Basically this is likely to be true (i.e. that US has more dissent) due to the average effect that "personalized electoral rules" (meaning not running on lists like in continental Europe) and the existence of primary elections in US. From https://www.jstor.org/stable/24886188:
I present an individual level, cross-national analysis of institutional effects on legislators' behavior. To this end, I calculated the percentage of times 6,776 legislators from 180 parties in 30 country-sessions voted against the majority of their party. Using this data, I find support for the assertion that the positive effect of personalized electoral rules on dissent levels is mitigated by centralized selections carried out by party leaders, and similarly that the tendency of democratized selection processes (e.g., primaries) to increase legislators' defection levels is moderated by a party-centered electoral environment.
Alas the paper does not contain the individual country data.
There's one 2015 paper that does make a direct US-Europe contrast, alas in somewhat hard-to-grasp terms:
Moises Ostrogorski once denounced political parties for burying diverse concerns of pluralistic societies under monolithic electoral options. E.E. Schattschneider celebrated them for the same reason: organizing choice and ‘responsible party government’ amid pluralistic complexity. Comparativists have found both dynamics in European legislatures: most European parties exhibit the high average levels of voting unity that Schattschneider’s theory implies, but also display rather Ostrogorskian cycles of discipline, stifling dissent on divisive issues at election time. We use comparativists’ tools to explore the dynamics and normative quality of party unity in the different terrain of the US Congress. We find similar cycles of unity in roll-call voting, but in the American context – with more loosely organized parties, especially historically but still today – Ostrogorskian stifling of dissent operates against a less Schattschneiderian background. In comparative perspective, Congressional parties muffle divisive issues more effectively than they deliver governance, with tenuous implications for representation.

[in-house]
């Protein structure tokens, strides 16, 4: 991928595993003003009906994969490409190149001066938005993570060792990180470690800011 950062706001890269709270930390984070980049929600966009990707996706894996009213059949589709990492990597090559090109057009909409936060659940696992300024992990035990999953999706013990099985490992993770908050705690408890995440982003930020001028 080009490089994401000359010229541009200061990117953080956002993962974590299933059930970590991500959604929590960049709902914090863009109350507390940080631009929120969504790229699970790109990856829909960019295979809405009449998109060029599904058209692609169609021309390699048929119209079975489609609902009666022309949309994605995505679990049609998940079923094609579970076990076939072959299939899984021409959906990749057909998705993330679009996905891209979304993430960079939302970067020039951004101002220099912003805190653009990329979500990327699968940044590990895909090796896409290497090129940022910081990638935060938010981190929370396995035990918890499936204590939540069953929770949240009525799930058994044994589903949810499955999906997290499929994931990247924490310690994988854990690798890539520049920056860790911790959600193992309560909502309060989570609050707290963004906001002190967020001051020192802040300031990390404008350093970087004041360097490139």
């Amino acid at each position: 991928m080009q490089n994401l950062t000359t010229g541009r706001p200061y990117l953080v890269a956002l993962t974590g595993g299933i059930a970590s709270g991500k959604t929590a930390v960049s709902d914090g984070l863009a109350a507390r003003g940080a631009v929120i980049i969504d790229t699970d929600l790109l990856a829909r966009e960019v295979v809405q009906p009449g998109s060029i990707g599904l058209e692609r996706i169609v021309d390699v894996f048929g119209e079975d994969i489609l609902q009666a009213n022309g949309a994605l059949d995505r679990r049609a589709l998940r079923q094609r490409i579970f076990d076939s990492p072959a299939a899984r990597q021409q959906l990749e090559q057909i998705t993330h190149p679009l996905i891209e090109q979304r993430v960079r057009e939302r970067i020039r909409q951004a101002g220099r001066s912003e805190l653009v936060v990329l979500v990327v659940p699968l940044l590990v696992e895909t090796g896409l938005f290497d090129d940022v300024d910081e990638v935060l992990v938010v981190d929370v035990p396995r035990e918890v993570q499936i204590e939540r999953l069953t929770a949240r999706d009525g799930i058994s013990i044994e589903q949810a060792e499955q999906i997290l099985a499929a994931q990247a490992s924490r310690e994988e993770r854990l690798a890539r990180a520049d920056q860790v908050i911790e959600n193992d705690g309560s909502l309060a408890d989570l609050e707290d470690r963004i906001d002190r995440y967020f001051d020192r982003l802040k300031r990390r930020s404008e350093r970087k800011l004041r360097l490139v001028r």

They have some plots of cyclical party discipline in the paper, but these aren't comparative (i.e. US only.) They expand a bit more on their comparison with Europe in text:
Although Ostrogorskian fears might seem to originate from party strength, then,
they may actually be most troubling where parties are weak. The comparative work
that inspired our project shows similar cycles in European parties. Yet these parties
presumably offer more Schattschneiderian benefits in return: very high average
unity means that they retain considerable coherence even in the cycle’s troughs, so
that on many issues they translate electoral unity into responsible government.
When we find similar cycles in a US context with lower average unity – and
especially where parties are weakest, before the 1980s and generally in the Senate –
unity may be more deceptive. The lower the average unity, the more the cycles’